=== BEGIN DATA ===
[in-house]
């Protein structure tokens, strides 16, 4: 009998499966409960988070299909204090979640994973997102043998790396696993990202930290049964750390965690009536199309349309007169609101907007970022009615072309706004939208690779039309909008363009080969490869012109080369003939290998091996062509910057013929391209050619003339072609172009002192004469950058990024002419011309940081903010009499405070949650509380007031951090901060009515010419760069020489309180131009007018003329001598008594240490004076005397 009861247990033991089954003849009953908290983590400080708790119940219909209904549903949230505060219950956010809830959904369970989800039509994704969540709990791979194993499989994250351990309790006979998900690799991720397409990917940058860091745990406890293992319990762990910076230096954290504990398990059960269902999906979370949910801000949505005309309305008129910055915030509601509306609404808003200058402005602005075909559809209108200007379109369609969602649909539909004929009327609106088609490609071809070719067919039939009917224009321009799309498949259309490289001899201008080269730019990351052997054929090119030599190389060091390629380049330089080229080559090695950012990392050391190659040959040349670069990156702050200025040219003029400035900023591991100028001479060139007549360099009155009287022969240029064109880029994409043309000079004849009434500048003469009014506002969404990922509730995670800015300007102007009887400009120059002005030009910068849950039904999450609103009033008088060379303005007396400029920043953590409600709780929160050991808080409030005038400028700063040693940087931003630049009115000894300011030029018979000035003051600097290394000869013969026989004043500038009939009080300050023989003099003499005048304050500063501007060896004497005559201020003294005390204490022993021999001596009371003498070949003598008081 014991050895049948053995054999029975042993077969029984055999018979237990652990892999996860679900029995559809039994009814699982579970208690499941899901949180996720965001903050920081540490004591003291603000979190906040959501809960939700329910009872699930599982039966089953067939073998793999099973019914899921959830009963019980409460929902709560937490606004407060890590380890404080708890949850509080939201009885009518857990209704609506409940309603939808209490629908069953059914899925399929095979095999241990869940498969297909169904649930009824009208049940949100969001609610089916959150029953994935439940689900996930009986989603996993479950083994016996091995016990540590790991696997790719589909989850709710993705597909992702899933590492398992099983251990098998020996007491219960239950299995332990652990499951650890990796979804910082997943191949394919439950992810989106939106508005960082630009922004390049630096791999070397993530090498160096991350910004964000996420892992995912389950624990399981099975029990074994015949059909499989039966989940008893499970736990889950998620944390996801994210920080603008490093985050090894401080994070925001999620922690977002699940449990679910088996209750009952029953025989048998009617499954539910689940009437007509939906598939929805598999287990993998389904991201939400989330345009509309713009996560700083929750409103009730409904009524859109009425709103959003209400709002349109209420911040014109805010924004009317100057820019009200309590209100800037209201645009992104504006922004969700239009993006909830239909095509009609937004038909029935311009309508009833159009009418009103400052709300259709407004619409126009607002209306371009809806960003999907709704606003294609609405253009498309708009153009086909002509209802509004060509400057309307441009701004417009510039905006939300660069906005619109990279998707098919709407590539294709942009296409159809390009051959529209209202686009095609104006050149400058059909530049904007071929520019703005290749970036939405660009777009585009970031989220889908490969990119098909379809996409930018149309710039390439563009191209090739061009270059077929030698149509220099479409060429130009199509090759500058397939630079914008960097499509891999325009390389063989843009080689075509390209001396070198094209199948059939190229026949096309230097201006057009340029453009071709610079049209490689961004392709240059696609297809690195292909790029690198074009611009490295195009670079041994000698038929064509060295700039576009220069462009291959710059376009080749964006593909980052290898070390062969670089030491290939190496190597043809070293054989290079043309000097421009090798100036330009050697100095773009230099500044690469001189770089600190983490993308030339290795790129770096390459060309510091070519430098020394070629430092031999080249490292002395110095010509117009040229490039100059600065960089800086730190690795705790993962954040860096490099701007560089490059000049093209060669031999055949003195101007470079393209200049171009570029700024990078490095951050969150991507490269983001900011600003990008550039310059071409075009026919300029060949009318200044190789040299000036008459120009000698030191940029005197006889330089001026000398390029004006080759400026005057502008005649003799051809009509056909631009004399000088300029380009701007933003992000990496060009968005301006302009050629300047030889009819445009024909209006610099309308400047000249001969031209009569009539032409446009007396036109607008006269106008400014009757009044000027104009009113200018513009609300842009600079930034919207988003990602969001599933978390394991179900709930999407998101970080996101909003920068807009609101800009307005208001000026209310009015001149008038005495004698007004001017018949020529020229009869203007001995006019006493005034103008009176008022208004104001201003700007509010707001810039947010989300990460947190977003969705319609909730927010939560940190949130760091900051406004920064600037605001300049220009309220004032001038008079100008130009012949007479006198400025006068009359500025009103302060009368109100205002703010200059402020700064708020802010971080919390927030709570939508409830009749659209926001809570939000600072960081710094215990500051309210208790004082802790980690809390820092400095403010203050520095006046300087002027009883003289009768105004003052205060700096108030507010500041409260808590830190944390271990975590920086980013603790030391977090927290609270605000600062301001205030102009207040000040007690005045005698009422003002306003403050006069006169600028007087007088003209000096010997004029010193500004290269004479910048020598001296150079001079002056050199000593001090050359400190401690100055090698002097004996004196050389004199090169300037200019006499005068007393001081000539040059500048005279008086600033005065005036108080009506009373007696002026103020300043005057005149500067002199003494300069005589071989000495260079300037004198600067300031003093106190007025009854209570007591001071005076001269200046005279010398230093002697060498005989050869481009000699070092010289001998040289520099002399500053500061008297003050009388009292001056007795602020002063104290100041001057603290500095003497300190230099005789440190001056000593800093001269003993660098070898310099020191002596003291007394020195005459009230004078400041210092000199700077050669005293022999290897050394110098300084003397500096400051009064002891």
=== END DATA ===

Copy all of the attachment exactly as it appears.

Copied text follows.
[in-house]
């Protein structure tokens, strides 16, 4: 009998499966409960988070299909204090979640994973997102043998790396696993990202930290049964750390965690009536199309349309007169609101907007970022009615072309706004939208690779039309909008363009080969490869012109080369003939290998091996062509910057013929391209050619003339072609172009002192004469950058990024002419011309940081903010009499405070949650509380007031951090901060009515010419760069020489309180131009007018003329001598008594240490004076005397 009861247990033991089954003849009953908290983590400080708790119940219909209904549903949230505060219950956010809830959904369970989800039509994704969540709990791979194993499989994250351990309790006979998900690799991720397409990917940058860091745990406890293992319990762990910076230096954290504990398990059960269902999906979370949910801000949505005309309305008129910055915030509601509306609404808003200058402005602005075909559809209108200007379109369609969602649909539909004929009327609106088609490609071809070719067919039939009917224009321009799309498949259309490289001899201008080269730019990351052997054929090119030599190389060091390629380049330089080229080559090695950012990392050391190659040959040349670069990156702050200025040219003029400035900023591991100028001479060139007549360099009155009287022969240029064109880029994409043309000079004849009434500048003469009014506002969404990922509730995670800015300007102007009887400009120059002005030009910068849950039904999450609103009033008088060379303005007396400029920043953590409600709780929160050991808080409030005038400028700063040693940087931003630049009115000894300011030029018979000035003051600097290394000869013969026989004043500038009939009080300050023989003099003499005048304050500063501007060896004497005559201020003294005390204490022993021999001596009371003498070949003598008081 014991050895049948053995054999029975042993077969029984055999018979237990652990892999996860679900029995559809039994009814699982579970208690499941899901949180996720965001903050920081540490004591003291603000979190906040959501809960939700329910009872699930599982039966089953067939073998793999099973019914899921959830009963019980409460929902709560937490606004407060890590380890404080708890949850509080939201009885009518857990209704609506409940309603939808209490629908069953059914899925399929095979095999241990869940498969297909169904649930009824009208049940949100969001609610089916959150029953994935439940689900996930009986989603996993479950083994016996091995016990540590790991696997790719589909989850709710993705597909992702899933590492398992099983251990098998020996007491219960239950299995332990652990499951650890990796979804910082997943191949394919439950992810989106939106508005960082630009922004390049630096791999070397993530090498160096991350910004964000996420892992995912389950624990399981099975029990074994015949059909499989039966989940008893499970736990889950998620944390996801994210920080603008490093985050090894401080994070925001999620922690977002699940449990679910088996209750009952029953025989048998009617499954539910689940009437007509939906598939929805598999287990993998389904991201939400989330345009509309713009996560700083929750409103009730409904009524859109009425709103959003209400709002349109209420911040014109805010924004009317100057820019009200309590209100800037209201645009992104504006922004969700239009993006909830239909095509009609937004038909029935311009309508009833159009009418009103400052709300259709407004619409126009607002209306371009809806960003999907709704606003294609609405253009498309708009153009086909002509209802509004060509400057309307441009701004417009510039905006939300660069906005619109990279998707098919709407590539294709942009296409159809390009051959529209209202686009095609104006050149400058059909530049904007071929520019703005290749970036939405660009777009585009970031989220889908490969990119098909379809996409930018149309710039390439563009191209090739061009270059077929030698149509220099479409060429130009199509090759500058397939630079914008960097499509891999325009390389063989843009080689075509390209001396070198094209199948059939190229026949096309230097201006057009340029453009071709610079049209490689961004392709240059696609297809690195292909790029690198074009611009490295195009670079041994000698038929064509060295700039576009220069462009291959710059376009080749964006593909980052290898070390062969670089030491290939190496190597043809070293054989290079043309000097421009090798100036330009050697100095773009230099500044690469001189770089600190983490993308030339290795790129770096390459060309510091070519430098020394070629430092031999080249490292002395110095010509117009040229490039100059600065960089800086730190690795705790993962954040860096490099701007560089490059000049093209060669031999055949003195101007470079393209200049171009570029700024990078490095951050969150991507490269983001900011600003990008550039310059071409075009026919300029060949009318200044190789040299000036008459120009000698030191940029005197006889330089001026000398390029004006080759400026005057502008005649003799051809009509056909631009004399000088300029380009701007933003992000990496060009968005301006302009050629300047030889009819445009024909209006610099309308400047000249001969031209009569009539032409446009007396036109607008006269106008400014009757009044000027104009009113200018513009609300842009600079930034919207988003990602969001599933978390394991179900709930999407998101970080996101909003920068807009609101800009307005208001000026209310009015001149008038005495004698007004001017018949020529020229009869203007001995006019006493005034103008009176008022208004104001201003700007509010707001810039947010989300990460947190977003969705319609909730927010939560940190949130760091900051406004920064600037605001300049220009309220004032001038008079100008130009012949007479006198400025006068009359500025009103302060009368109100205002703010200059402020700064708020802010971080919390927030709570939508409830009749659209926001809570939000600072960081710094215990500051309210208790004082802790980690809390820092400095403010203050520095006046300087002027009883003289009768105004003052205060700096108030507010500041409260808590830190944390271990975590920086980013603790030391977090927290609270605000600062301001205030102009207040000040007690005045005698009422003002306003403050006069006169600028007087007088003209000096010997004029010193500004290269004479910048020598001296150079001079002056050199000593001090050359400190401690100055090698002097004996004196050389004199090169300037200019006499005068007393001081000539040059500048005279008086600033005065005036108080009506009373007696002026103020300043005057005149500067002199003494300069005589071989000495260079300037004198600067300031003093106190007025009854209570007591001071005076001269200046005279010398230093002697060498005989050869481009000699070092010289001998040289520099002399500053500061008297003050009388009292001056007795602020002063104290100041001057603290500095003497300190230099005789440190001056000593800093001269003993660098070898310099020191002596003291007394020195005459009230004078400041210092000199700077050669005293022999290897050394110098300084003397500096400051009064002891």